Guam News - Guam News
The case stems from a dispute between family members over the title to the house located in Piti. Jesusa L. Miranda, original owner of the property, executed a general power of attorney giving her son, Raymond I. Miranda, Jr., power to conduct transactions on her behalf.
The parties disagree whether Raymond was authorized to sell the property to his brother, Roland, in 1991. Jesusa stated that she allowed Roland to live there, but she did not agree to a sale. Roland lived on the property for 17 years, making improvements and acting as the owner. In 2007, Jesusa executed a gift deed to her daughter, Rosalinda Burkhart. Shortly thereafter, Rosalinda filed a complaint in the Superior Court of Guam for ejectment, past rent, quiet title, and damages. The trial court denied both of Rosalinda’s motions for summary judgment and granted Roland’s motion for summary judgment on the basis the claim was barred by the statute of limitations. Rosalinda appealed.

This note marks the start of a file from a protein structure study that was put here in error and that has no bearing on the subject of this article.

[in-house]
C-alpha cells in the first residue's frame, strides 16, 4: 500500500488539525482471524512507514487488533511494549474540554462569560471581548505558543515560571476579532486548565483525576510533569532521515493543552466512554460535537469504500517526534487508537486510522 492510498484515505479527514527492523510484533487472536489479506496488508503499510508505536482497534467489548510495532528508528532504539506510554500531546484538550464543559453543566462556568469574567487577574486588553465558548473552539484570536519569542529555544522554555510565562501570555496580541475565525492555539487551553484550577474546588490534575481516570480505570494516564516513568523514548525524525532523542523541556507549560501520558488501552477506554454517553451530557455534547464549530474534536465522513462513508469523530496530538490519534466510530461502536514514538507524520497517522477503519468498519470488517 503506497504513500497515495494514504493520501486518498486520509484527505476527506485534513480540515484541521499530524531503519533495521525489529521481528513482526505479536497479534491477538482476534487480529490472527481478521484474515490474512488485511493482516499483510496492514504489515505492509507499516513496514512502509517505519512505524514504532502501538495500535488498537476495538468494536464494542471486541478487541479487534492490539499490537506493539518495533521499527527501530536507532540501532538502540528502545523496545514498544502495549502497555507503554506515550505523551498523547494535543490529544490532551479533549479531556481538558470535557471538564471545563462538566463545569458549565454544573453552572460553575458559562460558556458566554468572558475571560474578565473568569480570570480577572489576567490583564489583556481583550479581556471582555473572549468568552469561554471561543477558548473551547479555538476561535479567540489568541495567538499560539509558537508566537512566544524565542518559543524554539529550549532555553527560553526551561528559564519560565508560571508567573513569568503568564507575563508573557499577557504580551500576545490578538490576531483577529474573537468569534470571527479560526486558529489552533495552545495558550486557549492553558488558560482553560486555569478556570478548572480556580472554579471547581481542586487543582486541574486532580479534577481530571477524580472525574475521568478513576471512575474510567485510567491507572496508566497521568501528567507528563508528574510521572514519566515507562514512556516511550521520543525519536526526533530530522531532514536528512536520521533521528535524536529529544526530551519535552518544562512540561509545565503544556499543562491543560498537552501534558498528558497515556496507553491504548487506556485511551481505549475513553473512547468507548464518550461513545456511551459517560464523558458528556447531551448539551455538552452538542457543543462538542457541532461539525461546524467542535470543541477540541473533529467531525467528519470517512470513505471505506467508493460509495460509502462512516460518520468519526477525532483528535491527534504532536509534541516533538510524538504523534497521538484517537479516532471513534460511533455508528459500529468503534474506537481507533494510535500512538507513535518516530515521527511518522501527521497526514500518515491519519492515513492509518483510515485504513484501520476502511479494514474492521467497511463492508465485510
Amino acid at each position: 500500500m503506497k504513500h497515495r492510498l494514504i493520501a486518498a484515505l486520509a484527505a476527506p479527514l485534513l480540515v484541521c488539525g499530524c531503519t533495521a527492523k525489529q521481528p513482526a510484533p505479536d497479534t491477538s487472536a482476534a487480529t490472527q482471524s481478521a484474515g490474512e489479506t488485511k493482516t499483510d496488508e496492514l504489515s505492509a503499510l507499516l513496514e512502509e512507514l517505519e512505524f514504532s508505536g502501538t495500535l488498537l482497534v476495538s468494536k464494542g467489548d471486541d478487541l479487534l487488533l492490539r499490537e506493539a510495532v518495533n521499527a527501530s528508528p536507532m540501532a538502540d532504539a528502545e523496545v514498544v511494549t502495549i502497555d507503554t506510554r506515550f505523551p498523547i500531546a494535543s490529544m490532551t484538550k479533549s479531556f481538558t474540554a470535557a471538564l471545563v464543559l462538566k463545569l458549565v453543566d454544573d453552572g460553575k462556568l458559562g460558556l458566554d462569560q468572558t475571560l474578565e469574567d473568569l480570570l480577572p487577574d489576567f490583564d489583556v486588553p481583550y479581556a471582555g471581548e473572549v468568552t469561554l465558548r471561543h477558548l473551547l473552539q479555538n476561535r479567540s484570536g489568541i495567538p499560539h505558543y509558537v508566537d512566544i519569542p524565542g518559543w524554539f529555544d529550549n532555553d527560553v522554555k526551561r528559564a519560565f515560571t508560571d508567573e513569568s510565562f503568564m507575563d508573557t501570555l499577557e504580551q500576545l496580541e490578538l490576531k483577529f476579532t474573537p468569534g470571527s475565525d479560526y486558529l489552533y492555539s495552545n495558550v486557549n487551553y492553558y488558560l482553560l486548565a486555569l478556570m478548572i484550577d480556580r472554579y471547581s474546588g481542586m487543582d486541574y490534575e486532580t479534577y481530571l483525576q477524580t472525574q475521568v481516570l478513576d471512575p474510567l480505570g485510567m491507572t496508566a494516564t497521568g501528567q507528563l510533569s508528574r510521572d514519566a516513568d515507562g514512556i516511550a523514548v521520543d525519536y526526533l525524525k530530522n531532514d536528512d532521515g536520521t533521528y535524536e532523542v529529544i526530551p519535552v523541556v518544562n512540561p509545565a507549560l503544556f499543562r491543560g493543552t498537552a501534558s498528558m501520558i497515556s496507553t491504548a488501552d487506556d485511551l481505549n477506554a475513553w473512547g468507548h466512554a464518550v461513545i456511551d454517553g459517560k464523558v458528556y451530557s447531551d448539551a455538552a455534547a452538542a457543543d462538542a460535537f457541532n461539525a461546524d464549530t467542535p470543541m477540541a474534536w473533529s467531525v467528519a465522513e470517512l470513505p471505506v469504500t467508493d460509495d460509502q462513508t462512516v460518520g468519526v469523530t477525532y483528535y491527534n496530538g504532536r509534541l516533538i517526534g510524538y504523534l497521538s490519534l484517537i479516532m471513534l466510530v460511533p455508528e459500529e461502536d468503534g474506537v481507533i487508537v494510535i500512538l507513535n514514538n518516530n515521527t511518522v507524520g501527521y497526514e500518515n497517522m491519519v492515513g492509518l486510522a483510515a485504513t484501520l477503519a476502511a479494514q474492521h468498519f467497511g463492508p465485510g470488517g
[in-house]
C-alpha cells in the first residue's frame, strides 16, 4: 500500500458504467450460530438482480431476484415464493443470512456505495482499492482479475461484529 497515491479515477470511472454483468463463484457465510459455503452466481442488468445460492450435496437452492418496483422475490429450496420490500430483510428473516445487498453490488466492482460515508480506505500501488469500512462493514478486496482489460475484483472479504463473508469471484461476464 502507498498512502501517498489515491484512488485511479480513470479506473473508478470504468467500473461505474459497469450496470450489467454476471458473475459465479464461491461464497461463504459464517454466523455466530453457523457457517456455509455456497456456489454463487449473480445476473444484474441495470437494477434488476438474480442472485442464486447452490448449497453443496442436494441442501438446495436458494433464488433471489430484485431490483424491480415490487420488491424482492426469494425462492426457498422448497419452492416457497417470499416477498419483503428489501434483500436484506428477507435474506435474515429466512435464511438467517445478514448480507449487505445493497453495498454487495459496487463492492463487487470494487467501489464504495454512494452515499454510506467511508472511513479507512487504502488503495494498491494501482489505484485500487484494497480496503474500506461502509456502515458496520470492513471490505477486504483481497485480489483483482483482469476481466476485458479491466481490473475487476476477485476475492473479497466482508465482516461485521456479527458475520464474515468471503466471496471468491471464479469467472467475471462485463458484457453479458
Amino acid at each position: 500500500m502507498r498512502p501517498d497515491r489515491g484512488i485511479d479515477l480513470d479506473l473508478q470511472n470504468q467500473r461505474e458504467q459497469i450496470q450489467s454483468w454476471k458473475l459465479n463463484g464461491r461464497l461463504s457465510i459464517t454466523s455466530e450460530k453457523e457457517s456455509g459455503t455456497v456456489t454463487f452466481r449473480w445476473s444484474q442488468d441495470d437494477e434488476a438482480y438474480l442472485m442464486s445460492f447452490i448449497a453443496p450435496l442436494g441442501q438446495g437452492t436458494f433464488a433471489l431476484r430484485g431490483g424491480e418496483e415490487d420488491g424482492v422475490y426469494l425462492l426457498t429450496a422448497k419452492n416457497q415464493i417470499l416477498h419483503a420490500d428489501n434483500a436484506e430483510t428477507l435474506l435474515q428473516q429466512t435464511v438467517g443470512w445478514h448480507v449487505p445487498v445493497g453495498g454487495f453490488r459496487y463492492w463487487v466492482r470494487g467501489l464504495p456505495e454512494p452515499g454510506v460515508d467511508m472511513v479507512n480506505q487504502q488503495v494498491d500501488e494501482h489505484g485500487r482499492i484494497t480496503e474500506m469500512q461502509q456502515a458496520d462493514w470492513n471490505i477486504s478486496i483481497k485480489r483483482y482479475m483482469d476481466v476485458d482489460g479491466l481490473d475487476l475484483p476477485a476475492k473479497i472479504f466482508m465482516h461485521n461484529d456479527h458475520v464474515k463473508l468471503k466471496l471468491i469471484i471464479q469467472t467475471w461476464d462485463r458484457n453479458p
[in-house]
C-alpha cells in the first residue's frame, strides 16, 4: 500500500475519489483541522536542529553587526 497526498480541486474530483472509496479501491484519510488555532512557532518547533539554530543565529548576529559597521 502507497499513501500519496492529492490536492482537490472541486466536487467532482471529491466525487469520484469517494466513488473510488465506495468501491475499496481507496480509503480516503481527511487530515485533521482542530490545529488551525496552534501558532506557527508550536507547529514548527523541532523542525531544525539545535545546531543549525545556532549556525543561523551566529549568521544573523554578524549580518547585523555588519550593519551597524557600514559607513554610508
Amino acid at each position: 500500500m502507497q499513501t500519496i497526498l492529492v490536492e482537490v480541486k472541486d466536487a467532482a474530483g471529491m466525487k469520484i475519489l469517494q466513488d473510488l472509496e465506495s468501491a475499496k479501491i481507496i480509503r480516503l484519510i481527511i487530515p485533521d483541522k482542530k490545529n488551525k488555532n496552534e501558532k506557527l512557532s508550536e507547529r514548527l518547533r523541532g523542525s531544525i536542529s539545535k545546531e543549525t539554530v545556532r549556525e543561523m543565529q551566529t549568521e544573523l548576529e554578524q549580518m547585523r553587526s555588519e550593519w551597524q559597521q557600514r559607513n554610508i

The Supreme Court reversed and remanded the trial court’s ruling. The court held that the trial court committed reversible error when it granted summary judgment to Roland and Rita dismissing Rosalinda’s complaint and when it reformed the deed in their favor. Specifically, the court held that the deed is void for failure to comply with 21 GCA § 4105. The court also stated that Raymond, as attorney in fact, was required to indicate Jesusa’s name on the deed and his own name as attorney in fact, but did not do so. Although the deed is clearly void, the court held that the trial court must still determine whether an agreement existed to transfer the property. Finally, the court stated the effective date for the running of any statute of limitation period should be the date of this opinion.
|< Prev||Next >|